JM: In California I’ll rent stuff. In New York City, it depends. If I work it out I’ll bring my stuff. Cleveland, I’ll bring my stuff.

JPG: This goes with not only the last-minute shows and lineups you just played with but also with your other projects and Medeski Martin & Wood, to deal with each situation are you very compartmentalized and disciplined? Do you meditate or do anything to focus on being in the moment?

JM: I don’t consider myself disciplined but I can be disciplined when I need to be (laughs). This is certainly the life, to be traveling a lot playing music. The actual playing part is the fun part. It’s what I’ve always done. It’s what I do. Other than having to learn music and prepare for whatever show I’m doing, that’s the good part. That’s between an hour and three hours a night. The rest of the time is the traveling, getting there and setting up, and that’s the hard part.

I do have certain spiritual practices in my life that definitely make everything make sense and make it easier. For me, and maybe it’s because of the nature of the music that I play and it’s something that MMW cultivated over 25 years, is that there’s no one way to prepare for any day or any gig. I have done that in my life where I have certain things that I do everyday—routine, exercise and stretches—but, in general, I found that it’s to tune into what’s necessary for that particular day. It could be staying in a hotel room and stretching out, taking a bath. It could be going out and having a crazy fun dinner with a bunch of friends. You really have to know where you’re at and what you need because, really, the whole bottom line is you want to be 100 percent or more at show time. So, if you need a nap you take a nap or if taking a nap is not going to do it you don’t take a nap. It’s really about being in the flow and knowing from experience what you need.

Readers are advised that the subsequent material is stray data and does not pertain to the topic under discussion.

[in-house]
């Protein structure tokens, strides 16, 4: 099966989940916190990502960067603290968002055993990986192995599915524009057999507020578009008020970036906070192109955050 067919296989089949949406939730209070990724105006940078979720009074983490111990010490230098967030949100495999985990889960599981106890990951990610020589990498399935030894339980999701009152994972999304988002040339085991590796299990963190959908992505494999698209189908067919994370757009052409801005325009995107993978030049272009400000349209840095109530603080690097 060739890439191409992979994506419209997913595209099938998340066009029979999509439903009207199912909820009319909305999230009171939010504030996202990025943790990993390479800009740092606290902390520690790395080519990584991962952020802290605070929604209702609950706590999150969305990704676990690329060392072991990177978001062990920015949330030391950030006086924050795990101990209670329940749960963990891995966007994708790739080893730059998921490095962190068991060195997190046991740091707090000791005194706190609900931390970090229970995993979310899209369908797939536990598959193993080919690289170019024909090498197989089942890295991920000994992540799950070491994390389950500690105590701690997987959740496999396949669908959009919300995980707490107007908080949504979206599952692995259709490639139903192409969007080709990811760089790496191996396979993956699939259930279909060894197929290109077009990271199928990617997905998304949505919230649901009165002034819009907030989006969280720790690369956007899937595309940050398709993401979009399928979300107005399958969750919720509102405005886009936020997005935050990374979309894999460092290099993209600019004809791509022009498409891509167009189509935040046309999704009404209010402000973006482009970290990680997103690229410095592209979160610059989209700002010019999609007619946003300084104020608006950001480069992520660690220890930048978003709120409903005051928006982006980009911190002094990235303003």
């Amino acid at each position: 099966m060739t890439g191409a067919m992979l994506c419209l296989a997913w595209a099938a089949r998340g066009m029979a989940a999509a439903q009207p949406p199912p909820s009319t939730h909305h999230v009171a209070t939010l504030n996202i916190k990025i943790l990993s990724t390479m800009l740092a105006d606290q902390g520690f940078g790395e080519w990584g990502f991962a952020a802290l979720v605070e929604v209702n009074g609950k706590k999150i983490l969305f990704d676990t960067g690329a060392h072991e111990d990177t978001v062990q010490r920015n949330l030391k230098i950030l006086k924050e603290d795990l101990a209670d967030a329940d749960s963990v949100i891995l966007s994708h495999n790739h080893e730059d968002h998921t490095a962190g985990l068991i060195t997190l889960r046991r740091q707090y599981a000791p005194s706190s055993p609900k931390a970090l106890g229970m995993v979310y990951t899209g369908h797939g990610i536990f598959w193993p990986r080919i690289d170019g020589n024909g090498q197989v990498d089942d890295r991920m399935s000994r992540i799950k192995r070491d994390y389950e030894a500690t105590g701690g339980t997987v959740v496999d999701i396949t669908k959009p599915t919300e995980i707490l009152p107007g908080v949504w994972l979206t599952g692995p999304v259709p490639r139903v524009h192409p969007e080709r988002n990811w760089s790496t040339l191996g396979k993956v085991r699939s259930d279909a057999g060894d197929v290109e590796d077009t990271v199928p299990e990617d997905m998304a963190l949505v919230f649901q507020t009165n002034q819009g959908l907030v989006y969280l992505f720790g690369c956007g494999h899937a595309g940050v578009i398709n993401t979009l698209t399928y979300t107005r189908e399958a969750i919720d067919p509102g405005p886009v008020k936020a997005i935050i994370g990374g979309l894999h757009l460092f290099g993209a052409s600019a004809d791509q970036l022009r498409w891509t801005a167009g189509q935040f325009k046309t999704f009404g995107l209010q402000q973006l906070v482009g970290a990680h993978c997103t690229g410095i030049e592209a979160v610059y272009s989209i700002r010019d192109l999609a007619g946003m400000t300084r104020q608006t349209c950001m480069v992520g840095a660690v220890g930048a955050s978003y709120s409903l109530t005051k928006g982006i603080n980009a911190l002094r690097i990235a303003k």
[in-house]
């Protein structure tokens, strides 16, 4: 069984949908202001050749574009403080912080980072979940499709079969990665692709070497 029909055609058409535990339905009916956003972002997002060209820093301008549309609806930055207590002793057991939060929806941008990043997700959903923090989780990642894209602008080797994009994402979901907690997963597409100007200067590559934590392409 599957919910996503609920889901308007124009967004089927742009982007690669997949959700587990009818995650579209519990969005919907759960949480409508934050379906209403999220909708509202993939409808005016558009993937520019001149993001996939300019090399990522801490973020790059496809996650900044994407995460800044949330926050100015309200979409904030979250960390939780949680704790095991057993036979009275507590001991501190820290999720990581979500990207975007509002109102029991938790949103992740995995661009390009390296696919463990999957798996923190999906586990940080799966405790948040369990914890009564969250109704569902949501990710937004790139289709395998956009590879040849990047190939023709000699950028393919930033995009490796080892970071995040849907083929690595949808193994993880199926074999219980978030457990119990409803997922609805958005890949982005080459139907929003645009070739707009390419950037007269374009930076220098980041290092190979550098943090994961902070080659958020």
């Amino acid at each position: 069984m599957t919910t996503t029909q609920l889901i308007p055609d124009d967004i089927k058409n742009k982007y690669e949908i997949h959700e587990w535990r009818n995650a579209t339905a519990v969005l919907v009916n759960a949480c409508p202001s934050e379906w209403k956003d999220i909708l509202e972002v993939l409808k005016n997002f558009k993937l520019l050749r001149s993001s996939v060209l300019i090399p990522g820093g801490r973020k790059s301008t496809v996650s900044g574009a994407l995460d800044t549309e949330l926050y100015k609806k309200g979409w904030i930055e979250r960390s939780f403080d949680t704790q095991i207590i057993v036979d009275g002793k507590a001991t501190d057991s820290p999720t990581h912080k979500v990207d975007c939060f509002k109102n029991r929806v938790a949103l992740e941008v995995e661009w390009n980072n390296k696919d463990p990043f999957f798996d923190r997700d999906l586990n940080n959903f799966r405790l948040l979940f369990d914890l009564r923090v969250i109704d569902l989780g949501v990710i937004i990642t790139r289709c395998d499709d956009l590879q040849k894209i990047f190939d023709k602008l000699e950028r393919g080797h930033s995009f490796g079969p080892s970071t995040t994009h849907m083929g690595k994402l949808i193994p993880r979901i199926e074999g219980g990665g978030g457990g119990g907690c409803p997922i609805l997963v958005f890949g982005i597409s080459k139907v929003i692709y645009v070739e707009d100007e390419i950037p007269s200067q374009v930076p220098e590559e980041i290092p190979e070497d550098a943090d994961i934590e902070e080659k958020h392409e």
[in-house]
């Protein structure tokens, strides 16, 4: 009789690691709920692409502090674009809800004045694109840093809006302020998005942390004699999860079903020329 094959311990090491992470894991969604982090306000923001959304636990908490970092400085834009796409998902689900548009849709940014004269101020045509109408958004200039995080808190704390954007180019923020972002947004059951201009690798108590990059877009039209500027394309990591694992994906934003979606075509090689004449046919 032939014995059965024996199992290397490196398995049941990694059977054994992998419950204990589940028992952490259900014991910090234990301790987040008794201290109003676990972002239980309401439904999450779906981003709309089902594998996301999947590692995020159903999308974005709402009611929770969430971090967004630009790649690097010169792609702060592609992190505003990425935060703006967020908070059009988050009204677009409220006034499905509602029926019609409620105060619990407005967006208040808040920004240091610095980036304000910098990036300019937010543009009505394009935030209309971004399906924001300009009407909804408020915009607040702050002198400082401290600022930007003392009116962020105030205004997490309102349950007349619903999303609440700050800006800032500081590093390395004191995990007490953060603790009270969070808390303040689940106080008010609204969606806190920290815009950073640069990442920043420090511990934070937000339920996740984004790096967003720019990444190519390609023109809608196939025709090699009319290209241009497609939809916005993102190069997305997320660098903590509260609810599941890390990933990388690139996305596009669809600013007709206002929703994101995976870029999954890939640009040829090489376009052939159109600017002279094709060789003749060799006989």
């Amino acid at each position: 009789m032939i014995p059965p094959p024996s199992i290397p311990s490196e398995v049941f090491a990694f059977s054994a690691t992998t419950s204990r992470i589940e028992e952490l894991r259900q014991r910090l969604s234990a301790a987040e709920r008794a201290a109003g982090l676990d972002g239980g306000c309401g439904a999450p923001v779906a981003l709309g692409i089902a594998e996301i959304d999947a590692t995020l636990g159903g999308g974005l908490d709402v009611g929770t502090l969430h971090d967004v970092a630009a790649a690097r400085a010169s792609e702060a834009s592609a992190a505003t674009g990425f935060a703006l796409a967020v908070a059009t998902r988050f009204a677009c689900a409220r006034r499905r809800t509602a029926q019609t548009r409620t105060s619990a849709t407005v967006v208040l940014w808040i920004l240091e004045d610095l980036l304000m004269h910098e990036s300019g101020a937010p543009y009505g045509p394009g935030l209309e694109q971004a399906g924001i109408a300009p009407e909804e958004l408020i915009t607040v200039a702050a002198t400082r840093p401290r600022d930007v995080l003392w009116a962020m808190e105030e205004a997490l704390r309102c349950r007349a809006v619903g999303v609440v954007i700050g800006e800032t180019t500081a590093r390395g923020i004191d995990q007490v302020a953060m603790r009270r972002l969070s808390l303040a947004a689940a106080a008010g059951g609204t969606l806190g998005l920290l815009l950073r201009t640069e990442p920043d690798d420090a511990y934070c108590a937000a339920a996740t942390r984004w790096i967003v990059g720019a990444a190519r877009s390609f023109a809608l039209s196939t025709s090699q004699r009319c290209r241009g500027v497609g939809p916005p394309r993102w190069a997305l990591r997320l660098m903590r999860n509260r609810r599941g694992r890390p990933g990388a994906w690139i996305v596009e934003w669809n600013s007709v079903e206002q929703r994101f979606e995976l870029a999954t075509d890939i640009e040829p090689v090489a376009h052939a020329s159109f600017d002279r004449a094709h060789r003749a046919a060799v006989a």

That’s what I do. The thing is I’ve played with a lot of different people so I also adapt to whoever I’m playing with in terms of what their rhythm is. When I’m out with [John] Scofield we gotta go out with those guys and have the afternoon espresso (laughs). When I’m by myself I make green tea. I toured solo piano in Europe and that’s a whole other thing. When I had my solo piano tour in Europe I would kick everyone out of the dressing room 20 minutes before the show and I did a little, I guess you would call it a meditation. At soundcheck I would do certain exercises on the piano. It would take about 15 minutes, some little warm-up things. Now, for Medeski Martin & Wood I don’t do that so much because I want to connect with the people I’m playing with.

Last night we did this gig with Nels Cline, Steven Bernstein, Julian Lage, Chris Lightcap and Billy [Martin] and me. We soundchecked and then we went for a walk in the East Village and connected on that level. We don’t see each other a lot. That particular configuration had never played together altogether. We all played with each other in different situations. It was nice to connect and everybody dispersed on MacDougal Street, got a little food and then we met up again…everyday it’s different.